Nikon's entry-level DSLR, the venerable D3400, has for a long time been a cost-effective way for amateurs to get into photography. However, that camera is more than two years old; Nikon today announced its successor, the D3500, which boasts a number of improvements, but still keeps the price (with a kit lens) at a manageable $500. Here's what you'll find in the D3500, available in September.
For starters, the D3500 has a design more akin to the D5600, with a deeper grip. Moreover, almost all of the controls—including zoom, playback, and menu buttons—have been moved to the right side of the camera's LCD, making them easier to access using only your right-hand thumb. Speaking of the rear display, it's 3 inches in size diagonally, with a 921,000-dot resolution. However, like the D3400, it's fixed to the body, and lacks a touchscreen. The body itself is pretty much the same size as the D3400—4.9 x 3.9 x 2.8 inches—but at 12.9 ounces, is about two ounces lighter.
MORE: Best DSLRs - Cameras for Beginners and Intermediates
The D3500 has a 24.2MP DX-format CMOS sensor that's the same resolution as its predecessor, but both the sensor and the Nikon Expeed image processor have been updated. Shooting speed is a modest 5 fps, and the ISO range of 100-25,600, while no different than the D3400, is more than acceptable for an entry-level camera. Also like the D3400, the D3500 can shoot video at a max resolution of 1920 x 1080/60 fps. Again, reasonable for the price.
Of course, the Guide Mode, one of the most important features found on the D3400 for newbies, is still present on the D3500, as is SnapBridge, which lets you transfer files via Bluetooth from the camera to your smartphone, and then on to the social media outlet of your choice. New though, is the ability to remotely trigger the D3500 from the smartphone app itself.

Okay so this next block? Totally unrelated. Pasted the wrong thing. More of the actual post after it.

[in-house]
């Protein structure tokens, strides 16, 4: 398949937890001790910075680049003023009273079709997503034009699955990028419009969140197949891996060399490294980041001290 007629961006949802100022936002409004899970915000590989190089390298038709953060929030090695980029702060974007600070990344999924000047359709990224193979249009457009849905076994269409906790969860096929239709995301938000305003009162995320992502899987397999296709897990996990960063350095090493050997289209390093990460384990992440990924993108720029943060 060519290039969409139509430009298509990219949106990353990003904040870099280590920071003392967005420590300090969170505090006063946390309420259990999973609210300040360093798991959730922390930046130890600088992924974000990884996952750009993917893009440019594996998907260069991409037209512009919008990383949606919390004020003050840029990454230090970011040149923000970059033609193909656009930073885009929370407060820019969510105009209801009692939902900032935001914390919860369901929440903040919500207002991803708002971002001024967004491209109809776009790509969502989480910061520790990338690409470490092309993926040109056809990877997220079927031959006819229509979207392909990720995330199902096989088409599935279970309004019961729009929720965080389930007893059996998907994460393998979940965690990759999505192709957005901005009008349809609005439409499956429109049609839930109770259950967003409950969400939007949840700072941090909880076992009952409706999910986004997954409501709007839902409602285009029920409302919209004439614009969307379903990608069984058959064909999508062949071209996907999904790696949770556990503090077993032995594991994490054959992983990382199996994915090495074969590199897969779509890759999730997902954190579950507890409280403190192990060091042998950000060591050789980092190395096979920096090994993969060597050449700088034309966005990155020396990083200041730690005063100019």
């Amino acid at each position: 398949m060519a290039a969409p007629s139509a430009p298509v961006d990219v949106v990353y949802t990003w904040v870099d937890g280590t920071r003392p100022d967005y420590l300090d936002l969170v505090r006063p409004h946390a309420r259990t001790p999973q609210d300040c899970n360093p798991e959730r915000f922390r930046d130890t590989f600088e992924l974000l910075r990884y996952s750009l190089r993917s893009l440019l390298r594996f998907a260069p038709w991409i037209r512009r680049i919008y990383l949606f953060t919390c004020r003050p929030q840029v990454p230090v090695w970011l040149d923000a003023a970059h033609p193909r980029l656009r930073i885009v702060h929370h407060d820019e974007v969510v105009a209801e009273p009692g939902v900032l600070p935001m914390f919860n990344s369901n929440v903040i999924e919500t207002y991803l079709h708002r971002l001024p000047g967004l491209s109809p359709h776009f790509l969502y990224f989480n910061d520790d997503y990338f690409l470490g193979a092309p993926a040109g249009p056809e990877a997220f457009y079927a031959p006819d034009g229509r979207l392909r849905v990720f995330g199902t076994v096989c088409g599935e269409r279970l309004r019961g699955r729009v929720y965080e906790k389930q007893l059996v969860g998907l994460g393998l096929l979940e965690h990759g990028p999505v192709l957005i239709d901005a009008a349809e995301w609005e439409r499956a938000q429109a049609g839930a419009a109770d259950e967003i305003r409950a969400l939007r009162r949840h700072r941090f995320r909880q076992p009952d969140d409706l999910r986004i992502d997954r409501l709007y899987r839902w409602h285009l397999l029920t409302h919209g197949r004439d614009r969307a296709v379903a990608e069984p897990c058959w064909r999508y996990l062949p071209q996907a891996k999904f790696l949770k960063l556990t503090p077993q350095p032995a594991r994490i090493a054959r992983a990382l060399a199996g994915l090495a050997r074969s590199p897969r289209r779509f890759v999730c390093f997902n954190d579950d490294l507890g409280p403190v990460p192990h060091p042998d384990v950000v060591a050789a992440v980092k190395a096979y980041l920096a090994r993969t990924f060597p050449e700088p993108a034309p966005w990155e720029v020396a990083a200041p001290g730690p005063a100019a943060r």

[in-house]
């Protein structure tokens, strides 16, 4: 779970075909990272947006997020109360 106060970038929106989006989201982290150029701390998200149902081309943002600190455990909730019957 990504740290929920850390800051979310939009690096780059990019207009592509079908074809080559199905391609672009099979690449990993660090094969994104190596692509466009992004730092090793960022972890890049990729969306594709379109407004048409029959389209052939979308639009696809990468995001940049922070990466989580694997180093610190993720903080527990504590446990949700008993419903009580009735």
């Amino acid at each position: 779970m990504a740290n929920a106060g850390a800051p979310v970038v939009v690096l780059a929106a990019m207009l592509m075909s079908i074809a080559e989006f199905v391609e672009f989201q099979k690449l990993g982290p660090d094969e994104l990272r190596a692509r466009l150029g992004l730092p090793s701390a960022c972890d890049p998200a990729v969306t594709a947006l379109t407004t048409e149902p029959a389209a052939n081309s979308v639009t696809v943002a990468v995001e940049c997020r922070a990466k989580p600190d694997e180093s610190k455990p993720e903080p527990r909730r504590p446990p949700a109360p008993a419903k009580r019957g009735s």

Lastly, battery life gets a nice boost, to 1,550 shots from 1,200 on the D3400.
The D3500 will be available in two configurations: A single-lens kit, which includes the camera and an AF-P DX NIKKOR 18-55mm f/3.5-5.6G VR lens, will cost $500. A double lens kit, which also includes an AF-P DX NIKKOR 70-300mm f/4.5-6.3G ED lens, will cost $849. Both will be available in September.
Considering how much we like the D3400—it's our favorite camera under $500—we're interested to see how the D3500 performs. Stay tuned for our review.
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Michael A. Prospero is the U.S. Editor-in-Chief for Tom’s Guide. He oversees all evergreen content and oversees the Homes, Smart Home, and Fitness/Wearables categories for the site. In his spare time, he also tests out the latest drones, electric scooters, and smart home gadgets, such as video doorbells. Before his tenure at Tom's Guide, he was the Reviews Editor for Laptop Magazine, a reporter at Fast Company, the Times of Trenton, and, many eons back, an intern at George magazine. He received his undergraduate degree from Boston College, where he worked on the campus newspaper The Heights, and then attended the Columbia University school of Journalism. When he’s not testing out the latest running watch, electric scooter, or skiing or training for a marathon, he’s probably using the latest sous vide machine, smoker, or pizza oven, to the delight — or chagrin — of his family.